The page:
From mobile content to moment marketing: content marketing trends

From mobile content to moment marketing: content marketing trends

Mobile content’s place in the sales funnel becomes clearer

Mobile marketing is evolving.

Through this growth, there is now a greater understanding of how mobile content should be orientated. Consequently, we can now take advantage of the sales funnel model when writing marketing

According to Moz’s ‘E-commerce Benchmarks 2016’ study, mobile is responsible for driving 42% of all online traffic — more than any other device type. In contrast, it accounts for the smallest proportion of conversions, lowest average order value (AOV) and an overall revenue share of just 21%.


*Charts courtesy of Econsultancy

Such figures suggest that mobile devices can now be broadly defined as a ‘decision tool’ while desktops are ‘transaction tools’. This insight has massive implications for your content strategy.

Top and middle of funnel content should be the main priority when optimising a site for mobile. Deliver content that poses a problem that your audience will relate to. Then back it up with posts that suggest you might hold the answer. Content at these levels needs a strong, clear CTA. It must simultaneously encourage visitors to leave their contact details, revisit your site and move through to the next stage of the sales funnel.

If you’re optimising for desktop, you should prioritise bottom of funnel content that fits with the old sales mantra: “Always be closing”. Here, content should spell out every logical and emotional reason to buy, with a view to sealing the deal.

This analysis shows it would be wrong to dismiss outright a method that doesn’t generate the same rate of revenue as traffic. Instead, you should look for the behavioural cues that underpin such trends, and adapt your methods accordingly if you’re to cream off a higher overall rate of conversions.

‘Moment marketing’ is helping to overcome the growing cost of advertising

Moment marketing is an agile form of content production which adapts to specific episodes that enter the shared public consciousness. By targeting events that are sure to generate a buzz with moment_marketing_calendarrelevant and original content, digital marketers have been able to streamline costs by putting quality ahead of quantity.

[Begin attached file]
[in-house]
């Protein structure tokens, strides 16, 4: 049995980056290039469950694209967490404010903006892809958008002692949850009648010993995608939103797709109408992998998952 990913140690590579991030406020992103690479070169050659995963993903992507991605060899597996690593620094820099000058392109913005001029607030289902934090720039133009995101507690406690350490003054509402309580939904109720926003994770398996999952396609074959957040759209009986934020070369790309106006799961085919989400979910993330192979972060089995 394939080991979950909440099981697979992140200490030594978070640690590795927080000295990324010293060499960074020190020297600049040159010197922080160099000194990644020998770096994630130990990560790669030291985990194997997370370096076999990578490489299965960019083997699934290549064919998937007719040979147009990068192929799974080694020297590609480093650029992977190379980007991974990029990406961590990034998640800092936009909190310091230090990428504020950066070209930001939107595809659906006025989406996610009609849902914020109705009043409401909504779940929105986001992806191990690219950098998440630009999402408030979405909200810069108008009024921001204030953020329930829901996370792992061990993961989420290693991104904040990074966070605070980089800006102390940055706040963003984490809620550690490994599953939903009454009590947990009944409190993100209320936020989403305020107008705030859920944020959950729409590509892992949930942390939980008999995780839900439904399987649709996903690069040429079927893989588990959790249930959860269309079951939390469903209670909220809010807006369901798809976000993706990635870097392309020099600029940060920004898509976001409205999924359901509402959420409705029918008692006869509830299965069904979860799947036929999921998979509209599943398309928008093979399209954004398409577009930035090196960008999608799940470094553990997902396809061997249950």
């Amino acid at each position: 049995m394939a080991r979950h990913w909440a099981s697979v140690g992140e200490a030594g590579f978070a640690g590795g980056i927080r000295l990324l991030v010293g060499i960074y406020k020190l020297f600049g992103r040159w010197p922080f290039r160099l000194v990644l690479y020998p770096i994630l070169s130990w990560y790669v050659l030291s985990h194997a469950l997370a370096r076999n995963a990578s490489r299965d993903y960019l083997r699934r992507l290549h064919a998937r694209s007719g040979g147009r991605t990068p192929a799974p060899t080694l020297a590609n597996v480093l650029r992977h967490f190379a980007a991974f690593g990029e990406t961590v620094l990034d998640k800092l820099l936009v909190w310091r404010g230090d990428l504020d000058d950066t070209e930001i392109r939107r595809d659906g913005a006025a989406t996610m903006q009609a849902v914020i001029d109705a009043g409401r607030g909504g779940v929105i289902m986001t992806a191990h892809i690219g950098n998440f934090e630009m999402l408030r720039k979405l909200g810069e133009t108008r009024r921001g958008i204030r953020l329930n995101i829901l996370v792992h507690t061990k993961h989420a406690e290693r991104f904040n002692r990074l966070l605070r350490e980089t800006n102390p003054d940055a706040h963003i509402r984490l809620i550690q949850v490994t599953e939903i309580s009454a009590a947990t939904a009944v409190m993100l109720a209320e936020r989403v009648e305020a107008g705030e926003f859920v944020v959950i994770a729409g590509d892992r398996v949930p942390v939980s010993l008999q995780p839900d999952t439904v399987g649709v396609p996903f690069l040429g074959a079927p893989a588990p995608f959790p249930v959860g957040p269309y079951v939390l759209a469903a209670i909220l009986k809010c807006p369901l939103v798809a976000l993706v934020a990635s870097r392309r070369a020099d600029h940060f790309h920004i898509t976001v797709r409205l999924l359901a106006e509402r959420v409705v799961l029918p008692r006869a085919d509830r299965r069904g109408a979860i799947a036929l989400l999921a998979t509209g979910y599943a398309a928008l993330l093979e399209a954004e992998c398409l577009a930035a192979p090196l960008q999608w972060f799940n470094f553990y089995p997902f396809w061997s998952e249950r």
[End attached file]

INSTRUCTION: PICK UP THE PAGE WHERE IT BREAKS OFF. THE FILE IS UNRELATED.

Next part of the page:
Four fifths of digital marketers are now using ‘moment marketing’ as a go-to tactic for maintaining profitability in spite of growing advertising costs, according to a new report from TVTY.

93% of respondents agreed that gaining the same level of audience attention has become more expensive over the past year. 81% have turned to moment marketing as a means of balancing costs, while 31% have reduced the number of campaigns produced and 21% have resorted to other cost-cutting measures (such as staff redundancies).


*Graph courtesy of Econsultancy

The survey found that the most popular types of ‘moment’ targeted include sporting events, TV shows and political events.


*Graph courtesy of Econsultancy

34% of brands have gone even further and broken things down to an almost unfathomably granular level; ‘moments within moments’. This might include the winning goal in a football match, or a spectacular plot twist à la EastEnders. You can expect this percentage to grow massively over the next year.

Whatever way you choose to deploy ‘moment marketing’, the increasing cost of traditional advertising means this tactic is likely to become a fundamental facet of your content strategy in the very near future.

AOL defines eight universal motivations for content engagement

Mass media company AOL has identified the eight key motivations that drive content engagement as part of its ‘Global Content Moments Study’. content_engagement_thumbs_up_like

The company set out to discover more about the emotional factors and everyday experiences that inspire customers to engage with brand content. The net was cast wide; the study sampled over 32,000 respondents from the UK, USA, Canada, Brazil, Japan and Italy, reviewing approximately 55,000 separate consumer interactions.

This broad sample enabled AOL to burrow down into how popular each motivational factor tends to be in each nation. They even analysed whether there’s a motivational gender split within a specific country.

According to AOL, consumers are looking for content that does at least one of these things:

  • Inspire: Promote fresh ideas or new activities
  • Inform: Keep people updated or provide new knowledge
  • Find: Provide answers or advice
  • Comfort: Provide support or insight
  • Connect: Teach something new or contribute to an existing community
  • Feel good: Improve mood and aid relaxation
  • Entertain: Provide an escape or mental break
  • Update socially: Keep people updated or enable them to take a mental break

By establishing your intentions for content at the earliest possible stage, you can focus on one particular angle and address the reader’s problem in a succinct, focused manner, using the relevant tone and format.

So, next time you’re drawing up a content plan, it might be worth checking it against this list to make sure your content has a clearly defined motivational hook that can lure in potential customers.